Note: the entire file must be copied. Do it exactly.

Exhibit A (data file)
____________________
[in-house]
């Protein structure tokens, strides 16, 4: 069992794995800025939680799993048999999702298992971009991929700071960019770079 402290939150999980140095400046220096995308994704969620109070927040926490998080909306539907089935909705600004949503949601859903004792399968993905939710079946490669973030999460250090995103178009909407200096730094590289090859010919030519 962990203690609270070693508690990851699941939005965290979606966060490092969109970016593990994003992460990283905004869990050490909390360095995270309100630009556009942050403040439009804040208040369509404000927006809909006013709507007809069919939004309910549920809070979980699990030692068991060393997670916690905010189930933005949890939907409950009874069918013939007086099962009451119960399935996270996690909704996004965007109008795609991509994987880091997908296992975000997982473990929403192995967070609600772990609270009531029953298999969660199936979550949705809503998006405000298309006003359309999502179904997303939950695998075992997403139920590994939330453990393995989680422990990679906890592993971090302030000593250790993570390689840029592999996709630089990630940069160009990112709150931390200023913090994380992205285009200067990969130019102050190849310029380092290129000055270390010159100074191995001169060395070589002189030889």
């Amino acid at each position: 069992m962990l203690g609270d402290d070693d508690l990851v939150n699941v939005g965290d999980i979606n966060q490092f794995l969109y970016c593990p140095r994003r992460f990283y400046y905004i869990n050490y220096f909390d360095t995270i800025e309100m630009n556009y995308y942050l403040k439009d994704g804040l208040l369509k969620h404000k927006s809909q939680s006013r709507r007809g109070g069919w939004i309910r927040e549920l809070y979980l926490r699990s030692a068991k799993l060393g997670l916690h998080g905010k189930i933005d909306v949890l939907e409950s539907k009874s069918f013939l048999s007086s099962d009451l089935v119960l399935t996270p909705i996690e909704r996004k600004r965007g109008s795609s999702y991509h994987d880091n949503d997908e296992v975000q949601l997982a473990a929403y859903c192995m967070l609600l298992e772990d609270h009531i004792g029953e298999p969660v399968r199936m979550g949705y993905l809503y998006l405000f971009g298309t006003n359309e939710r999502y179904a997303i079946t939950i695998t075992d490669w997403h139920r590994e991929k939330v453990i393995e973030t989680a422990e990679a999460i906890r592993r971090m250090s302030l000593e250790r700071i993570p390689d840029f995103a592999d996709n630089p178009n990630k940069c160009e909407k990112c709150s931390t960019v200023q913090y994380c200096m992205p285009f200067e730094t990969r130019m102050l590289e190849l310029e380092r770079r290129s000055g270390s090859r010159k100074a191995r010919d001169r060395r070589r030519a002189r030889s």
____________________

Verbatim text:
[in-house]
């Protein structure tokens, strides 16, 4: 069992794995800025939680799993048999999702298992971009991929700071960019770079 402290939150999980140095400046220096995308994704969620109070927040926490998080909306539907089935909705600004949503949601859903004792399968993905939710079946490669973030999460250090995103178009909407200096730094590289090859010919030519 962990203690609270070693508690990851699941939005965290979606966060490092969109970016593990994003992460990283905004869990050490909390360095995270309100630009556009942050403040439009804040208040369509404000927006809909006013709507007809069919939004309910549920809070979980699990030692068991060393997670916690905010189930933005949890939907409950009874069918013939007086099962009451119960399935996270996690909704996004965007109008795609991509994987880091997908296992975000997982473990929403192995967070609600772990609270009531029953298999969660199936979550949705809503998006405000298309006003359309999502179904997303939950695998075992997403139920590994939330453990393995989680422990990679906890592993971090302030000593250790993570390689840029592999996709630089990630940069160009990112709150931390200023913090994380992205285009200067990969130019102050190849310029380092290129000055270390010159100074191995001169060395070589002189030889």
């Amino acid at each position: 069992m962990l203690g609270d402290d070693d508690l990851v939150n699941v939005g965290d999980i979606n966060q490092f794995l969109y970016c593990p140095r994003r992460f990283y400046y905004i869990n050490y220096f909390d360095t995270i800025e309100m630009n556009y995308y942050l403040k439009d994704g804040l208040l369509k969620h404000k927006s809909q939680s006013r709507r007809g109070g069919w939004i309910r927040e549920l809070y979980l926490r699990s030692a068991k799993l060393g997670l916690h998080g905010k189930i933005d909306v949890l939907e409950s539907k009874s069918f013939l048999s007086s099962d009451l089935v119960l399935t996270p909705i996690e909704r996004k600004r965007g109008s795609s999702y991509h994987d880091n949503d997908e296992v975000q949601l997982a473990a929403y859903c192995m967070l609600l298992e772990d609270h009531i004792g029953e298999p969660v399968r199936m979550g949705y993905l809503y998006l405000f971009g298309t006003n359309e939710r999502y179904a997303i079946t939950i695998t075992d490669w997403h139920r590994e991929k939330v453990i393995e973030t989680a422990e990679a999460i906890r592993r971090m250090s302030l000593e250790r700071i993570p390689d840029f995103a592999d996709n630089p178009n990630k940069c160009e909407k990112c709150s931390t960019v200023q913090y994380c200096m992205p285009f200067e730094t990969r130019m102050l590289e190849l310029e380092r770079r290129s000055g270390s090859r010159k100074a191995r010919d001169r060395r070589r030519a002189r030889s």